Chemistry Tools

Zero- and one-dimensional simulation tools aren’t all CONVERGE has to offer. CONVERGE also features a number of tools for optimizing reaction mechanisms and interpreting your chemical kinetics simulation results.

Detailed chemistry calculations can be computationally expensive, but you can decrease computational time by reducing your chemical mechanism. CONVERGE’s mechanism reduction utility eliminates species and reactions that have the least effect on the simulation results, so you can reduce computational expense while maintaining your desired level of accuracy. In previous versions of CONVERGE, mechanism reduction was only available to target ignition delay. In CONVERGE 3.0, you can also target flamespeed, so you can ensure that your reduced mechanism maintains a similar flamespeed as the parent mechanism.

CONVERGE additionally offers a mechanism tuning utility to optimize reaction mechanisms. This tool prepares input files for running a genetic algorithm optimization using CONVERGE’s CONGO utility, so you can tune your mechanism to meet specified performance targets.

If you’re developing multi-component surrogate mechanisms, or you need to add additional pathways or NOx chemistry to a fuel mechanism, the mechanism merge tool is the one for you. This tool combines two reaction mechanisms into one and resolves any duplicate species or reactions along the way.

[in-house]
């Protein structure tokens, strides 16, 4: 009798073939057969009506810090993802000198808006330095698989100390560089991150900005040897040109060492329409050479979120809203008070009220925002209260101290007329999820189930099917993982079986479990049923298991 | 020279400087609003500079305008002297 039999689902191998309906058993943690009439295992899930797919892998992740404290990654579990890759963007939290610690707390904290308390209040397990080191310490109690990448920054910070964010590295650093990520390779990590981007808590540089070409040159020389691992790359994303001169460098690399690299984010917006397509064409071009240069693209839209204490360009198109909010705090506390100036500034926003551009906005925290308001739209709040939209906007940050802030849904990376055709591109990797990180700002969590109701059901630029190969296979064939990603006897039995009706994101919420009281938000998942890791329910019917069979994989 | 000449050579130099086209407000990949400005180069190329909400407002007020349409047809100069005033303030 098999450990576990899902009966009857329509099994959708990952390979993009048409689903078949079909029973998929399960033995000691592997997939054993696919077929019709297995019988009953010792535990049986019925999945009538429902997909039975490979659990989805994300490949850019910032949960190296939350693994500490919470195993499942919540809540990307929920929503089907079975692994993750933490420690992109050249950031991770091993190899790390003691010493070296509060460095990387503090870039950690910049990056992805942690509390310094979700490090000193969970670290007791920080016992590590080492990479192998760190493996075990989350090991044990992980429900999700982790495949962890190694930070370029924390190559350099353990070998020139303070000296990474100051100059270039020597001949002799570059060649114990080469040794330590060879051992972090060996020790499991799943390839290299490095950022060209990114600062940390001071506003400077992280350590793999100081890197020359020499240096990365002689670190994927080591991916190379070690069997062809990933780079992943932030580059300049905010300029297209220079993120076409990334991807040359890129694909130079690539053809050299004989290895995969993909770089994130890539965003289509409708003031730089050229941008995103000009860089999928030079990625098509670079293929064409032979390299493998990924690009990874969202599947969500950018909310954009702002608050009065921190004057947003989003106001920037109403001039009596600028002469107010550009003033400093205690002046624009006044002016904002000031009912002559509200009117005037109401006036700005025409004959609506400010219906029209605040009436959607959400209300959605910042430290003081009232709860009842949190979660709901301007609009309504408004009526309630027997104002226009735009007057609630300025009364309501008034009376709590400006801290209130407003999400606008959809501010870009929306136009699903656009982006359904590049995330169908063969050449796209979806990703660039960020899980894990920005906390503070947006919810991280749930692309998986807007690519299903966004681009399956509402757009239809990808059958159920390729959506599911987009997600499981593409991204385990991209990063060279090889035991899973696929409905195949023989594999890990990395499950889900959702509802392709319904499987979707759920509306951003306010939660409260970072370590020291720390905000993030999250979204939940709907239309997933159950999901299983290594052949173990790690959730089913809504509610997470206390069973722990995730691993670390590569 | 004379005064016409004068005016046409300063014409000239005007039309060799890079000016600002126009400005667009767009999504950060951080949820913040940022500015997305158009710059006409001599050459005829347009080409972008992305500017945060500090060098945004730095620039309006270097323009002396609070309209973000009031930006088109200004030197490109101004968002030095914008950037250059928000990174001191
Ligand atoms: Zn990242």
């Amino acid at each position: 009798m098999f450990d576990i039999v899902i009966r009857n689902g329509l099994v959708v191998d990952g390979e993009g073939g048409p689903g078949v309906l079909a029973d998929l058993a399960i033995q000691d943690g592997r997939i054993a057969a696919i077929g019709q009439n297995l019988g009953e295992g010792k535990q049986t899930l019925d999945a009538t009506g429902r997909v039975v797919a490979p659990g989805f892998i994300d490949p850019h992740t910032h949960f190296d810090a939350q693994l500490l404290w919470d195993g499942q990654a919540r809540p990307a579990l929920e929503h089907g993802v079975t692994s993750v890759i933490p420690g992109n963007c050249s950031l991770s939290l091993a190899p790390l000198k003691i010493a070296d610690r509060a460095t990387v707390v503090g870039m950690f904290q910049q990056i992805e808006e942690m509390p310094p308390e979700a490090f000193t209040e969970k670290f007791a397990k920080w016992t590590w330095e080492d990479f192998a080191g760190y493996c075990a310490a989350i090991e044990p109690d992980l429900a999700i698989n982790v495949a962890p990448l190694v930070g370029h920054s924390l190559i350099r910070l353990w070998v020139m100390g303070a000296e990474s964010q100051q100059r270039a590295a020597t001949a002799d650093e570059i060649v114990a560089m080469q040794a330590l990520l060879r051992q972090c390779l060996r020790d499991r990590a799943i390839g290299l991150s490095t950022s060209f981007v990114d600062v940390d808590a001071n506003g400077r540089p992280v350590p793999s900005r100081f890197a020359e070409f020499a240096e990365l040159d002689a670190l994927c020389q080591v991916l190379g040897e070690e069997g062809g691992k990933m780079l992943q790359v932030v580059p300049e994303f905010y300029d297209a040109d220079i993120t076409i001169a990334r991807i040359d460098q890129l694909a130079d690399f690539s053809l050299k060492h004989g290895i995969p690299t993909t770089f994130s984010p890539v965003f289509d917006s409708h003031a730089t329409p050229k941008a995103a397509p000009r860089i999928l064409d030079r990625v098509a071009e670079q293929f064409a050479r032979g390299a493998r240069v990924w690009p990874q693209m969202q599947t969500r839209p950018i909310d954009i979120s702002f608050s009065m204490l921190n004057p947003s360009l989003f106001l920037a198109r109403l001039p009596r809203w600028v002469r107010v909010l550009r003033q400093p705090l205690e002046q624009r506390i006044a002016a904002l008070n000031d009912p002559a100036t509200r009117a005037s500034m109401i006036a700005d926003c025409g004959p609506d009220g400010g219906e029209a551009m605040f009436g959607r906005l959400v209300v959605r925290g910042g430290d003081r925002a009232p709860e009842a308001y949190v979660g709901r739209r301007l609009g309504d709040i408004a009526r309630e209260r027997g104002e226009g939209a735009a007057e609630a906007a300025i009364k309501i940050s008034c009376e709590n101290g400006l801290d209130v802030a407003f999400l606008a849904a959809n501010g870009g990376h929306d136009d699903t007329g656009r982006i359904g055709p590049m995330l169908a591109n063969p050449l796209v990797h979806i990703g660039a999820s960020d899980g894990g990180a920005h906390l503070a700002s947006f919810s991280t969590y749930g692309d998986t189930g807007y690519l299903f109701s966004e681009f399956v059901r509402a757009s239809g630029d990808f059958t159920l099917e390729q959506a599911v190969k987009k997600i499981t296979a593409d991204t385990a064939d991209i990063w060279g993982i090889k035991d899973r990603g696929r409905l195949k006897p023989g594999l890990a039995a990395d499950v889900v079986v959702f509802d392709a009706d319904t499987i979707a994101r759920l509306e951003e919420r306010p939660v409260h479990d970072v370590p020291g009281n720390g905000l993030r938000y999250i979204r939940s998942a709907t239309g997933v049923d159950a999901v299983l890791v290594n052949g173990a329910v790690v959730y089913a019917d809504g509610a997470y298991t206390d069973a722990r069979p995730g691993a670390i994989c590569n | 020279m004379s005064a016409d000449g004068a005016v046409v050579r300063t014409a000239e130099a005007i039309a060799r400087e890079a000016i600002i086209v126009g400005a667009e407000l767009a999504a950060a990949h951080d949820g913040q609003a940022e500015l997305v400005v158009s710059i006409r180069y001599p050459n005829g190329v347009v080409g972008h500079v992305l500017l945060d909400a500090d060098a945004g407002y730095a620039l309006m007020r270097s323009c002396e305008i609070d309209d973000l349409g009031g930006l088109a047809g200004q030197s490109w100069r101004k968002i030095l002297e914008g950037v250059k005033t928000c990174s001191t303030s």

CONVERGE 3.0 will feature new table generation and visualization tools. With the tabulated kinetics of ignition (TKI) and tabulated laminar flamespeed (TLF) tools, you can generate ignition or flamespeed tables that are needed for certain combustion models. To visualize your results, you can run a CONVERGE utility to prepare your tables for visualization in Tecplot for CONVERGE or other visualization software.

Figure 2. 3D visualization of flamespeed as a function of pressure and temperature.

CONVERGE’s suite of chemistry tools is just one of the components that make CONVERGE a robust, multipurpose solver. And just as multipurpose kitchen appliances have more uses during meal prep, CONVERGE’s chemistry capabilities mean our software has a broad scope of applications for not just CFD—but for all of your chemical kinetics simulation needs. Interested in learning more about CONVERGE or CONVERGE’s chemistry tools? Contact us today!